The donations in the convoy, which includes six tractor-trailers and 11 trucks and trailers, are thanks to farmers, businesses and church leaders from the Norwalk, Monroeville, Ashland and Mansfield areas.
Kayla Worcester, of Monroeville, said the slogan on the side of one semi hauling corn tells the story — farmers helping farmers.
“We are just farmers helping farmers,” added the Western Reserve High School graduate, who oversaw the donation of hygiene products. “We know if we were in a similar situtation, they would do the same for us.”
Torrential rain and melting snow have created flooding situations in Nebraska. This has caused farmers to lose animals, crops, feed and hay — devastating losses that will cost them tens of thousands of dollars.
Luke Worcester, a Monroeville farmer, decided to take action in order to provide Nebraska residents with some much-needed assistance. The Willard High School graduate helped coordinate area businesses, local churches and farmers to donate food, clothes, bales of hay and animal feed. Worcester specifically oversaw the hay donations.
“I know they are excited,” said Kayla Worcester, referring to the Nebraska farmers. “They are overwhelmed with the response they are getting.”
The convoy left New Haven about 6 a.m. Monday. The trucks planned to arrive in Verdigre, Neb. early the next afternoon.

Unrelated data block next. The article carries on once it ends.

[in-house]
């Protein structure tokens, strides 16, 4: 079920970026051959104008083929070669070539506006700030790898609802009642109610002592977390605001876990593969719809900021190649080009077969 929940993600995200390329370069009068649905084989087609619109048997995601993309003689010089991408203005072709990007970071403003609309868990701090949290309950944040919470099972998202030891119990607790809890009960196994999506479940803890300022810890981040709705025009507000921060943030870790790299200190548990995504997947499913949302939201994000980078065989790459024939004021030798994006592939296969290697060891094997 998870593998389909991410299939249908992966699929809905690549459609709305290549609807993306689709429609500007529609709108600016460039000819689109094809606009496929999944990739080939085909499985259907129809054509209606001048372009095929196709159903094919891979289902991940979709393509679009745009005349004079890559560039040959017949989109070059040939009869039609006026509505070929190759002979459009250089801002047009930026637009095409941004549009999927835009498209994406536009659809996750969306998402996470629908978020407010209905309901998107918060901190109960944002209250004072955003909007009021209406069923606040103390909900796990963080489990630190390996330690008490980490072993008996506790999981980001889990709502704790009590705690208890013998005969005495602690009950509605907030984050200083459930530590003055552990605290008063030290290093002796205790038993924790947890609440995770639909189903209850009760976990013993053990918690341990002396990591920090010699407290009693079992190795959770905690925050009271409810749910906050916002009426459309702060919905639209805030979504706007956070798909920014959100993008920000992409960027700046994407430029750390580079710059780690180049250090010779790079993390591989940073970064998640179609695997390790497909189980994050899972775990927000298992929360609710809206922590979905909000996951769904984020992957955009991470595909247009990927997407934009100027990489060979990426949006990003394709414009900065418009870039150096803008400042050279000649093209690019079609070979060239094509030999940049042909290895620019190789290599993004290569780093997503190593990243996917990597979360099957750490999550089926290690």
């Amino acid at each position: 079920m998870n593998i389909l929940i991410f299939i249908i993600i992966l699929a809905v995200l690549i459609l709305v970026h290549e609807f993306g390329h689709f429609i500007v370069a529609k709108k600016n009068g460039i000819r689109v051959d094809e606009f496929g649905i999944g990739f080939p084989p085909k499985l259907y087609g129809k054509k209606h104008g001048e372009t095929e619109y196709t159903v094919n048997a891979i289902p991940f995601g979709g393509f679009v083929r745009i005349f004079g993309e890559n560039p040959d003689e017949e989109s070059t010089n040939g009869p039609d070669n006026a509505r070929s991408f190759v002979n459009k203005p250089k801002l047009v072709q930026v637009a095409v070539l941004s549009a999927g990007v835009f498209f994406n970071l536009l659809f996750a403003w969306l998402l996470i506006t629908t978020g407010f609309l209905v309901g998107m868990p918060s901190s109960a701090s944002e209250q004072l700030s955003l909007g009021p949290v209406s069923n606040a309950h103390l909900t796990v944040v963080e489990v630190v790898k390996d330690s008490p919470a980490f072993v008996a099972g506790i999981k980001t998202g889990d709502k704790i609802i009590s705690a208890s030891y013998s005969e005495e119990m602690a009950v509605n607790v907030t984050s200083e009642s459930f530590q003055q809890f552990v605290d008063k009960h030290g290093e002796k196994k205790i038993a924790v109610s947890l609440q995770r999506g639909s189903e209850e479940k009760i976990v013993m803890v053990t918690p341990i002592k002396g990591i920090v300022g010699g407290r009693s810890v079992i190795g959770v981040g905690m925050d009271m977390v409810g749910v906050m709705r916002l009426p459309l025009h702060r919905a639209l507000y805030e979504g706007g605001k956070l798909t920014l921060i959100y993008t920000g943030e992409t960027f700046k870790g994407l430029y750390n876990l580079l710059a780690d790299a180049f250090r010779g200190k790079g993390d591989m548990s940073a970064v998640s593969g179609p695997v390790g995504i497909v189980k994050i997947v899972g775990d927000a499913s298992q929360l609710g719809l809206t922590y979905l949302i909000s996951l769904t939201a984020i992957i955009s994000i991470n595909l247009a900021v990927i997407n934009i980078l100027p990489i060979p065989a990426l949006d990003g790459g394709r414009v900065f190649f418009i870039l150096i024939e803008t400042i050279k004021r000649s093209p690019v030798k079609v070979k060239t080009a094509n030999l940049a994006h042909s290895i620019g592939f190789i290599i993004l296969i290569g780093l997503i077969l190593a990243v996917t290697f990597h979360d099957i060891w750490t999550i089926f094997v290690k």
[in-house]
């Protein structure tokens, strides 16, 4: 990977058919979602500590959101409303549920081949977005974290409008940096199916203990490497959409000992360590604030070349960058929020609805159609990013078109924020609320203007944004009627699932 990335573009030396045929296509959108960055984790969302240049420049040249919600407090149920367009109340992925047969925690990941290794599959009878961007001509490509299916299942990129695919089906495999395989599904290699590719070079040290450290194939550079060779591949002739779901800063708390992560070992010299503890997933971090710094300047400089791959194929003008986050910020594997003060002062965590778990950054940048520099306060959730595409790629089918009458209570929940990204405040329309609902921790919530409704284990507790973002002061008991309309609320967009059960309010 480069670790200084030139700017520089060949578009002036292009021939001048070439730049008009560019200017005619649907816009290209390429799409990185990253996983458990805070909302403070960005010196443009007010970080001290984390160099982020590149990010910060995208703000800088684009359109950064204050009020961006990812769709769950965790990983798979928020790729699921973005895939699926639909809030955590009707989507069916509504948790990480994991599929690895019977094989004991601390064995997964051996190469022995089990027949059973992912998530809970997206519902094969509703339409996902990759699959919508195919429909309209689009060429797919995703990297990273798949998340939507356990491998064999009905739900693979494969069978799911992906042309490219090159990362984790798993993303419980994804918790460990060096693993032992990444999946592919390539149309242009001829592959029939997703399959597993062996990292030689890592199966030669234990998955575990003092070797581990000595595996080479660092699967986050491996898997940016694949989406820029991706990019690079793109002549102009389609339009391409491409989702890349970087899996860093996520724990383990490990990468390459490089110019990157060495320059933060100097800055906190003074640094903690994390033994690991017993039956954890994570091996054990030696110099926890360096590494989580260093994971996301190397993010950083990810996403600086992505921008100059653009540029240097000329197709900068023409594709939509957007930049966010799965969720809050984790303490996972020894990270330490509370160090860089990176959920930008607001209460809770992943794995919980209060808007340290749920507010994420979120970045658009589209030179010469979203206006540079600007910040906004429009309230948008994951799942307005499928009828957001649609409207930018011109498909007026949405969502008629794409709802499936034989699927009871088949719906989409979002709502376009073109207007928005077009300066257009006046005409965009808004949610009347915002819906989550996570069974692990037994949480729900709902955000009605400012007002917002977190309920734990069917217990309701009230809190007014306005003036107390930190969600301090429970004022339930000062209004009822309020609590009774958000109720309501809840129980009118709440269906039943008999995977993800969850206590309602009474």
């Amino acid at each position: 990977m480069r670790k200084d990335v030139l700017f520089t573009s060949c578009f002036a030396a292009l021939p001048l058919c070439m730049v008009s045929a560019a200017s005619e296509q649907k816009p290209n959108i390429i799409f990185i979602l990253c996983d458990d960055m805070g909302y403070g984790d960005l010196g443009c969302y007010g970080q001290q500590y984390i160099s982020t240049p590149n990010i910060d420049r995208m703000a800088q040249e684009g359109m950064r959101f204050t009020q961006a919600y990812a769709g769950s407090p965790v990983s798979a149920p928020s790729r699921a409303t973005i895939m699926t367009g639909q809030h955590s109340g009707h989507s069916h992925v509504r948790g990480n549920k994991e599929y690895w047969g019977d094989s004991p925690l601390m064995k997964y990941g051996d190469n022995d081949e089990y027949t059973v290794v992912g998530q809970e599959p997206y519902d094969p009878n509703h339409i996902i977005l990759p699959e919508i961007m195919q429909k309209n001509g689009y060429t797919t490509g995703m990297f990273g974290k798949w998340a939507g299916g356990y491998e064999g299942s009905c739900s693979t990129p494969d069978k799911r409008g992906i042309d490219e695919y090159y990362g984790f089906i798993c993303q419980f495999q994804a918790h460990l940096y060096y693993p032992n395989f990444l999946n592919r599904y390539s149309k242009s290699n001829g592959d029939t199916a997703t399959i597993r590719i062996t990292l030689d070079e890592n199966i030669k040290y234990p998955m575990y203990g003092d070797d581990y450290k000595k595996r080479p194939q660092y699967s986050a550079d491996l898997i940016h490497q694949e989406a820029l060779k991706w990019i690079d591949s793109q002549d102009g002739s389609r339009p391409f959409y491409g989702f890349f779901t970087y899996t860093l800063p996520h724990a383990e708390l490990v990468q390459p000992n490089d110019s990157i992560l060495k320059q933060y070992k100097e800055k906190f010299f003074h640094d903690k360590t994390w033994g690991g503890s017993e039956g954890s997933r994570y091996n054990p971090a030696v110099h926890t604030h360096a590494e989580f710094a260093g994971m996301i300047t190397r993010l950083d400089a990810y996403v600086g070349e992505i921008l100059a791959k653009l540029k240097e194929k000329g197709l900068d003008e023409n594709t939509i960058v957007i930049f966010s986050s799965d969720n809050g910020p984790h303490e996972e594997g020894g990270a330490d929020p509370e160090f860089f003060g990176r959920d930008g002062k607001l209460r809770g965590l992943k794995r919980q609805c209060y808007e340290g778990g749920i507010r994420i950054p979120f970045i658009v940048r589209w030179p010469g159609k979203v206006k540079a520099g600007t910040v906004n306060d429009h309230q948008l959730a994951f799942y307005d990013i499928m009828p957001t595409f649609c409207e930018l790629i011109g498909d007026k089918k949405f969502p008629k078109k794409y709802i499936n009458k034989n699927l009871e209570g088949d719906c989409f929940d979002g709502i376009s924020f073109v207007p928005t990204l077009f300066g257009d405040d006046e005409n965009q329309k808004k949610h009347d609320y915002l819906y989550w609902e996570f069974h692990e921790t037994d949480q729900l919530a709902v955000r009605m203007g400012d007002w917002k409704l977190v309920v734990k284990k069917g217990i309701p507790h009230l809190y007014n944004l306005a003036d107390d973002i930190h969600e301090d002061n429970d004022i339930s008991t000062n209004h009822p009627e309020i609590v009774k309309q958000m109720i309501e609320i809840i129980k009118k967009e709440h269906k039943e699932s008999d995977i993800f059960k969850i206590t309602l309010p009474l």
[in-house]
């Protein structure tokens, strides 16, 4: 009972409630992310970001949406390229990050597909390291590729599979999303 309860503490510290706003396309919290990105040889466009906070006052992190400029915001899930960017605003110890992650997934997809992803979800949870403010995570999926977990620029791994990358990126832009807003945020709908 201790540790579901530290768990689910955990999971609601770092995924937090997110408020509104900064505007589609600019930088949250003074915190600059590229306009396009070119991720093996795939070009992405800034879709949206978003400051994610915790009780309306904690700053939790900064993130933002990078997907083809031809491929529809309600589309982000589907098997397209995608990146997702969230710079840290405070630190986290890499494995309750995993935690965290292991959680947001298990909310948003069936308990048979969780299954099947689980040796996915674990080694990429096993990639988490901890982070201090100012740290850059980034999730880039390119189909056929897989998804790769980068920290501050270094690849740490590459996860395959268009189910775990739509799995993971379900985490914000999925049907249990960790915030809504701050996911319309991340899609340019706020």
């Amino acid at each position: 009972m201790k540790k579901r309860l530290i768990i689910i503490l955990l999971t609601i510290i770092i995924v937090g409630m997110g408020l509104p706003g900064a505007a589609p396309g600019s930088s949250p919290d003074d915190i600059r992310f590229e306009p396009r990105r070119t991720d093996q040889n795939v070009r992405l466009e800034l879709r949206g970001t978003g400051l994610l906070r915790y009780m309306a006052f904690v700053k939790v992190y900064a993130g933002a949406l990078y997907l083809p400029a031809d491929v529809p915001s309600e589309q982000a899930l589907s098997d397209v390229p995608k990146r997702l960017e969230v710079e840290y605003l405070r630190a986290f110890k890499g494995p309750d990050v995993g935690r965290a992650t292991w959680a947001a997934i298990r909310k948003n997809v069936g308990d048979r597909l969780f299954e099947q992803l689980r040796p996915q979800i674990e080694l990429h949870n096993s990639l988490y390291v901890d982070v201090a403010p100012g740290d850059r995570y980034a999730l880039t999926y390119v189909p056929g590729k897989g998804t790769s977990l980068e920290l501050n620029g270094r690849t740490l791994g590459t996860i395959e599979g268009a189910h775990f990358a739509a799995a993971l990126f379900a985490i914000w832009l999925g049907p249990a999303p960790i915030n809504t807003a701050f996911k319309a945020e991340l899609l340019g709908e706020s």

Worcester said she and her husband have friends in Nebraska and when they heard about the flooding, Luke reached out to see what he could to help.
“We did something like this two years ago,” she added, noting that the whole motivation is about helping others.
Among the area businesses that have contributed to the cause are Stieber Brothers Inc., which is based out of Schaeffer Road in Norwalk. Commodity Blenders Inc. in West Salem donated bagged feed while Hord Limited in Bucyrus gave seed and bagged feed.
“Stieber Brothers donated a whole semi of corn,” Worcester said.
The convoy traveled nearly 1,000 miles. Once in Nebraska, the convoy members planned to stay and help as many people as they can.
Luke Worcester’s parents, Dale and Liz, are part of the group. The Worcester families farm grain, corn, soybeans and wheat together in Monroeville.
Polk native Russ Meyer, who grew up on a dairy farm, said he and his family didn’t think twice about loading up their truck and joining the convoy.
“Everybody’s happy that we’re coming,” Meyer told WMFD-TV. “My dad once said that you don’t have to live next to somebody to be their neighbor. If the shoe was on the other foot, we know somebody would be there for us.”
Meyer said some farmers lost tons of feed or dozens of bushels of corn and it’s nearly impossible to feed some animals that have been trapped by the rising water. He plans to stay in Nebraska for a few days before coming home.
Meyer, who gave a heartfelt thanks to everyone in Ashland or Mansfield who donated to and supported the convoy, said he hopes they'll be back soon. However, in the meantime, other convoys from various states are delivering assistance to their “neighbors” in Nebraska.
EDITOR’S NOTE: WMFD-TV contributed to this story.